A switching problem has been build into each of the four towns on the layout just to make things difficult. I have stationed a switcher in one town that can take sometimes over two hours to switch out. It would gather up any outbound cars and set them out on a passing siding. The local freight would pick up these cars and drop any inbound cars to let the local freight move on.

It keeps me occupied and hours can pass by before you realize it.
 
#10
My future home layout is still in the dream/plan stage, but I've operating lots on my club layout and on a few friends' layouts.

My (eventual) layout looks like a point-to-point starting from staging at both ends representing the south and north ends of the layout, with a branch line off the division point at the middle. All freights terminate/originate at the division point yard.

There's only a few major industries, and a couple of small ones. The railway is in northern Ontario running through mostly wilderness. (Note: this is a prototype based layout with little or no freelancing. Everything described exists (or once existed - I'm modelling the 1980s and much has changed since then) in real life. Specific track arrangements may be modified or compressed, and plain passing sidings where nothing else is located may be eliminated to just include those locations where there's some sort of action.

The branch line features the main large heavy industry - a large iron ore processing plant. There's also a harbour at the end of the branch where certain materials for the processing plant are brought in, and where in the past some processed ore was sent out via ship. By my time period the ore is all-rail transport. There's also a couple of pulpwood spurs and one or two small (like 1 car spurs receiving infrequent service) fuel dealers. One turn job services the branch.

North of the division point there is one wayfreight in each direction. Points of activity on the line include a large pulpwood logging operation, two significant interchanges with other railways that account for a lot of freight traffic on the line, and a major sawmill.

South of the division point is basically just tonnage freight (2 each way) carrying traffic from the north and branch lines to the south, where the iron ore feeds a steel mill (off the modeled part of the layout) which provides a lot of traffic to the interchanges on the northern part. A lot of other bridge traffic from the interchanges flows to other connections to the south. Some of the pulpwood logs flow to the sawmill on the northern part of the layout, and some to a paper mill off the modeled part of the layout to the south so log loads are basically heading in all directions. Lumber loads also flow in all directions from both the modeled mill and several other nearby mills off the modeled part of the railway.

All the car movements are managed with car car & waybills.
 
#11
I'm a little like you, in that, I spend more time building things than operating. I'm OK with that imbalance. I like scratchbuilding, and spent the first 30-years with no layout until about 10 years ago.

My layout could keep 5 people busy. I can run a pair of trains without mishap -- but all it takes is one mistake (turnout in wrong position) and the DCC system shut it all down. I put re-start buttons strung around the fascia.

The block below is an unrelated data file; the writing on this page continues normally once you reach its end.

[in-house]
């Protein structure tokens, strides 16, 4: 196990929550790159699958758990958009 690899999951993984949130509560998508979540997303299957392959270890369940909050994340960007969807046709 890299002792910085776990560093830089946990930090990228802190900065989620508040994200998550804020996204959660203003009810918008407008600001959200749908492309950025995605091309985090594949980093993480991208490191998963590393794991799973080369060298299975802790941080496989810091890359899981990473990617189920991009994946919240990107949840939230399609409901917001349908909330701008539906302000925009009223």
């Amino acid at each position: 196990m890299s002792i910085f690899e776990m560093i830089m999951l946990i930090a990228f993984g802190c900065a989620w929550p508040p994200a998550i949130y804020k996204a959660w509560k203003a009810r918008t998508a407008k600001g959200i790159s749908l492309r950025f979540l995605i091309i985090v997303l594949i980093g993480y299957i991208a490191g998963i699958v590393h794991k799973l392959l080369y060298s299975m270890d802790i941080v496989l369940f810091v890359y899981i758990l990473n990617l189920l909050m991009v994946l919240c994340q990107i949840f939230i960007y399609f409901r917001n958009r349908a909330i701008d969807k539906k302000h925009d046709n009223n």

#13
I model the Wilmington & Northern Branch of the Philadelphia & Reading railroad (the Reading) circa 1900-1905. I have about half the layout built so far. I try to hold operating sessions about every couple months or so and have hosted for several large, city wide operating weekends. I use about 5 operators: a Wilmington yard engine/yardmaster, a Wilmington industry switcher, a Coatesville yard engine/yardmaster and 2 road crews. They handle a local, two or three passenger trains, and 3 or 4 freight trains, plus a B&O interchange. I use CC&WB and nominally TT&TO. Each session is an 8 hour shift on a 3:1 fast clock for a 2 hr 40 min session.

The traffic based and the schedules were based on what information I could find on the real W&N and modified for the model railroad setting.
When I finish the other half of the railroad in the next 4 or 5 years, it will add an additional switcher/yardmaster, an additional road crew, a dedicated local crew, plus a dedicated dispatcher.
 
#16
Thanks, Sherrel...I might have forgotten to post it after I completed the text and pictures, so here it is again!

I run my model railroad just like a child would run his little train around the 5-foot circle around the Christmas Tree.

Just round and round on my O-Scale 2-Rail 127-foot Folded Dogbone, with no stopping and no switching to a siding, and no crossing Bridges or Trestles, or going through Tunnels, because my layout doesn't have any of those.

My single short-consist Freight Train doesn't run by Buildings, Houses, Industries, Freight Yards, Cars, People, Animals, and doesn't run by Grassy Meadows or Rivers or Lakes. The only man-made structure on my layout is the Railroad Track!

My layout represents the Desolate Wilderness of the Rocky, Mountainous High Mojave Desert where I live.

After 36 years of working up to my ears in Technology as an Aerospace Lab Test Engineer for Boeing, I decided to live a much simpler life after I retired 20 years ago. Bye-bye Wind Tunnels, Altitude Chambers, and Antenna Ranges!

Here are pictures of my Layout, here in my game Room:

Brakeman Hal, age 82
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001.JPG